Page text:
Sponsorship boost for Fleetwood Coastwatch service
June 24, 2013
The charity has received a pledge of £250 per year for the next five years from Moore and Smalley.
The money will go towards running costs at the newly built Rossall Point Watch Tower with the first donation being used to purchase new binoculars.
Representatives from Moore and Smalley joined members of NCI Rossall Point and other fundraisers and sponsors on Sunday June 9 to officially open the new tower and unveil a plaque.
Debbie Wood, partner at Moore and Smalley’s Blackpool office, said: “NCI Fleetwood provides a vital service in monitoring the coast, reducing the risk of incidents such as people being cut off by the tide or being trapped in quick sand, and alerting the Coastguard to swimmers, surfers and fishermen who may be in trouble. We are very happy to be supporting NCI Rossall Point in continuing to deliver this valuable service.”
Senior Watchkeeper, Henry Bee, said: “I am very pleased that Moore and Smalley has agreed to make a contribution to the tower expenses of £250 per annum for the next five years and, on behalf of the whole Crew of the Watch, thank the firm for its generous support.
NCI Rossall Point has received significant fundraising support from Fylde-based women’s running group the Goal-den Girls who raised £7,500 to go towards equipment for the Watch. Other sponsors include Thornton Cleveleys Rotary Club and B&M Bargains, as well a host of small businesses in the local area.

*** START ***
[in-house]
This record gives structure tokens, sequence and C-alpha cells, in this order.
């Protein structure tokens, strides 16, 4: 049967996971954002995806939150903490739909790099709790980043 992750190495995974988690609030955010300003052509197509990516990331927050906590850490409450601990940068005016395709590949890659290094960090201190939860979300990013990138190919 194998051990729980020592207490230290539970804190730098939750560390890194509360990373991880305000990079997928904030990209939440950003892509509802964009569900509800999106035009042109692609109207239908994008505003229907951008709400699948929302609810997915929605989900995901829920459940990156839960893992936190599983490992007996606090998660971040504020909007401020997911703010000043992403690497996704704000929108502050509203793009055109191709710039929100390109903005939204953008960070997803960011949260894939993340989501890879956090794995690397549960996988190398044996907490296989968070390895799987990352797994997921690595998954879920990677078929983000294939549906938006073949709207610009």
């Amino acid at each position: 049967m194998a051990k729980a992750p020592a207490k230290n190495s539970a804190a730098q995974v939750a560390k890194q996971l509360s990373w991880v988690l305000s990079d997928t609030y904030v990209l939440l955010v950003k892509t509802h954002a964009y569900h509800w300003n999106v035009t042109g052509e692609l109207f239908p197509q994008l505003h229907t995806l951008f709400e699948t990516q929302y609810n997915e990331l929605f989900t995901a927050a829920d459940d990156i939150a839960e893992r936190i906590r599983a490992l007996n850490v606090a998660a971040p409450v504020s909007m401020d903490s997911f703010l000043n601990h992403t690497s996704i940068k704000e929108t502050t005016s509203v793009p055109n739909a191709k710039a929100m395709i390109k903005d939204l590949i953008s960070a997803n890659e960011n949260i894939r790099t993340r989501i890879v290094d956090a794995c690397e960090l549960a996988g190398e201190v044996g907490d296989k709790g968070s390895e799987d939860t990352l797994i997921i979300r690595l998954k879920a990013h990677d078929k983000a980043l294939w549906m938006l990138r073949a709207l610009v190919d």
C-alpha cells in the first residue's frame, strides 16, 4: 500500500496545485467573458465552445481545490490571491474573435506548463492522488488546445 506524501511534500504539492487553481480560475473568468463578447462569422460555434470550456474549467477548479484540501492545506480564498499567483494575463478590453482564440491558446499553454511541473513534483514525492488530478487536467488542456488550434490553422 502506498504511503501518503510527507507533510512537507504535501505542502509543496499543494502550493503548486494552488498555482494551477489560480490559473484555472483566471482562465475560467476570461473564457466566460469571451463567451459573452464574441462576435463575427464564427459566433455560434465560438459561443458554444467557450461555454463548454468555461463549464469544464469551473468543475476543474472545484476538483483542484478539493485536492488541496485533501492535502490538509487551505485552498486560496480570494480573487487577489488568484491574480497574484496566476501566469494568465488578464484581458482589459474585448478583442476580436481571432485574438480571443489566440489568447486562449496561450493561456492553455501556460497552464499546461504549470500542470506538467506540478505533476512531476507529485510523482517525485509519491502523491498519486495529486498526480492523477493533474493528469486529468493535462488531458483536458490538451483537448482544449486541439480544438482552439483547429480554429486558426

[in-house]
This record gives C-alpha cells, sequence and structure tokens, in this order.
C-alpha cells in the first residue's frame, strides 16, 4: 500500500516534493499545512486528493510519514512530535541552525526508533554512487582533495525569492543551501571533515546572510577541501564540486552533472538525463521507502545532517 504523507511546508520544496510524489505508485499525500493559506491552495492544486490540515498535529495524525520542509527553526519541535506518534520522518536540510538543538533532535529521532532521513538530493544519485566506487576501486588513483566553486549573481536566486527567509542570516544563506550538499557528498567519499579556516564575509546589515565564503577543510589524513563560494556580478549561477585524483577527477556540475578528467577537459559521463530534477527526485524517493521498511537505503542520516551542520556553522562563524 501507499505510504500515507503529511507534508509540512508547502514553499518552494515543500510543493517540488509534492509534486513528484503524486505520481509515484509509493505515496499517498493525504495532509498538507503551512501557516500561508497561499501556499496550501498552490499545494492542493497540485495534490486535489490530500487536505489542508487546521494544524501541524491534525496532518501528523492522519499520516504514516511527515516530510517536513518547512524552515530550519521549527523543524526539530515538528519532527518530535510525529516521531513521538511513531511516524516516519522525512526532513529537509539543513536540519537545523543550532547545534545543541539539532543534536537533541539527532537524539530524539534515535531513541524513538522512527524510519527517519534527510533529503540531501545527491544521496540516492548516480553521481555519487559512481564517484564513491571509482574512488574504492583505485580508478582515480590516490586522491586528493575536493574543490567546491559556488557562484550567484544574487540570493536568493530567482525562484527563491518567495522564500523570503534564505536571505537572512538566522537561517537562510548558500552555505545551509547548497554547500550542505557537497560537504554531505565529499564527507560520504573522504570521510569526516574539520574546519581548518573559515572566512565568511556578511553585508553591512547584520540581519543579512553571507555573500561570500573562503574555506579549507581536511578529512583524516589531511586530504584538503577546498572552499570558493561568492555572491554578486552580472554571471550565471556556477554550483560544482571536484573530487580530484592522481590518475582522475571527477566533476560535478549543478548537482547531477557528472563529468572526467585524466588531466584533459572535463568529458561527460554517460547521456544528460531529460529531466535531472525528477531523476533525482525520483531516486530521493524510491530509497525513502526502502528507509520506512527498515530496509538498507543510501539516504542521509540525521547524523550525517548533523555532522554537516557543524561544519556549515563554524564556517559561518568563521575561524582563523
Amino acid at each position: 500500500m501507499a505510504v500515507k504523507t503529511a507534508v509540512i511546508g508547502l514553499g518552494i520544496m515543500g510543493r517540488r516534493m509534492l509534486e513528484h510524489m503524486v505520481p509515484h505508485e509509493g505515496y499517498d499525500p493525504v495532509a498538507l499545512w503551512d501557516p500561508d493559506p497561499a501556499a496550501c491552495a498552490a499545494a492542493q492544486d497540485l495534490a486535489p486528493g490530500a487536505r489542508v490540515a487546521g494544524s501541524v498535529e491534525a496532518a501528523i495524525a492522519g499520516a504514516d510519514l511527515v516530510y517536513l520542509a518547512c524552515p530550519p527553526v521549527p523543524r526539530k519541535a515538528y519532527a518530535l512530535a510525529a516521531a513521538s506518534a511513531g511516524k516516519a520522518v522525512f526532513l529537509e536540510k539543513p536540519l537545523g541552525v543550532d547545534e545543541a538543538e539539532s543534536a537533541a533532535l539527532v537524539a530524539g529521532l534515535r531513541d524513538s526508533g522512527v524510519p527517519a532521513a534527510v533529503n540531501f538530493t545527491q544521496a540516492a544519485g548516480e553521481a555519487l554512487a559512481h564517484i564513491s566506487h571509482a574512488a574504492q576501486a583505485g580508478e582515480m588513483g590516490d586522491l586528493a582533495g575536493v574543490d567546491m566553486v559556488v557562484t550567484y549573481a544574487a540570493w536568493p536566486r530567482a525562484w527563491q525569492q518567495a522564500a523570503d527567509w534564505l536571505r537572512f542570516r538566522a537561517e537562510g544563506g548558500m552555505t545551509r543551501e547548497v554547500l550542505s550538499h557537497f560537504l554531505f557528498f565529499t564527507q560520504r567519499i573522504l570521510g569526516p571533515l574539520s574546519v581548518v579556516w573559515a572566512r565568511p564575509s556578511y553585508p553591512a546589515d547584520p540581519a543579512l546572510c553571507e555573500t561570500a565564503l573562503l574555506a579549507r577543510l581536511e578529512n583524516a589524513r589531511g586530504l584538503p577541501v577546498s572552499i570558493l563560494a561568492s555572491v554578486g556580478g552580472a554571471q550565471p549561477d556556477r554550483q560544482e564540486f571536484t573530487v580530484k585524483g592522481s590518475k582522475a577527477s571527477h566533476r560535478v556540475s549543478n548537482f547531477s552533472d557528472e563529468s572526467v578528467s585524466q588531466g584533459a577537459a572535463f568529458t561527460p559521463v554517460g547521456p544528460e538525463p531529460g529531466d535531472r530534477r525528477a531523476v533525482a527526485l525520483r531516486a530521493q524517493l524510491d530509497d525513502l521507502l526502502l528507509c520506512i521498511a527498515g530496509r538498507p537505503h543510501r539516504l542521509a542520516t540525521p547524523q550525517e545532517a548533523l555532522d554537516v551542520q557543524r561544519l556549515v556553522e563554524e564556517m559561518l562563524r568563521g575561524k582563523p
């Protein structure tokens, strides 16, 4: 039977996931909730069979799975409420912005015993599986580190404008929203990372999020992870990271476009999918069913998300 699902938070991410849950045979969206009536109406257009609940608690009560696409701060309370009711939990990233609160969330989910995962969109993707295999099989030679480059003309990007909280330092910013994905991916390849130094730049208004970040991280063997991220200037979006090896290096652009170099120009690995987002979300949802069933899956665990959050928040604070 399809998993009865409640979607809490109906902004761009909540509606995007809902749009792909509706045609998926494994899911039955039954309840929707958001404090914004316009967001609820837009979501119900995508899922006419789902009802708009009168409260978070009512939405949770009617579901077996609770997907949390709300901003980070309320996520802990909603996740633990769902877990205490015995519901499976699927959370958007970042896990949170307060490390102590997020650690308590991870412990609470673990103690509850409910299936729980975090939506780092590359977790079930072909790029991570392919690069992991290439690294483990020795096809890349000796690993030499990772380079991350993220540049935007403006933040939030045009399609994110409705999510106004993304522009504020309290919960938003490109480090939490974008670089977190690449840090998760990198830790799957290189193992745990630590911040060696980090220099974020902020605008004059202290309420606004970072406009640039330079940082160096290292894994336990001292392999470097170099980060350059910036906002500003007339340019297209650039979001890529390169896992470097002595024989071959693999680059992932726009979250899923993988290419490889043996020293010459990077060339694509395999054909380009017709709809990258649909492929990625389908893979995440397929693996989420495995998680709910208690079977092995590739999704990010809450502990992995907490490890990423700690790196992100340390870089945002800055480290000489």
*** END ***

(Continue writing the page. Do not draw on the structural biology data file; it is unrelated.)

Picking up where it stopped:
NCI, nationally, was founded in 1994 to restore a visual watch along the UK coastline, when Government cutbacks resulted in the closure of many Coastguard stations. Today, there are over 40 NCI stations keeping visual watch around the coastline of England and Wales.
Each station – including Fleetwood – has a qualified and highly trained team of watch keepers who are unpaid, do not claim expenses and have to purchase their own uniforms and personal equipment.
NCI Rossall Point commenced operations in summer 2008 and watches are usually manned by two watch keepers and last for four hours in summer and three in winter. While current lack of numbers means it does not watch for 24 hours, the service does try to stand from 10am to 4pm in winter and from 10am to 8pm in summer, subject to available manpower.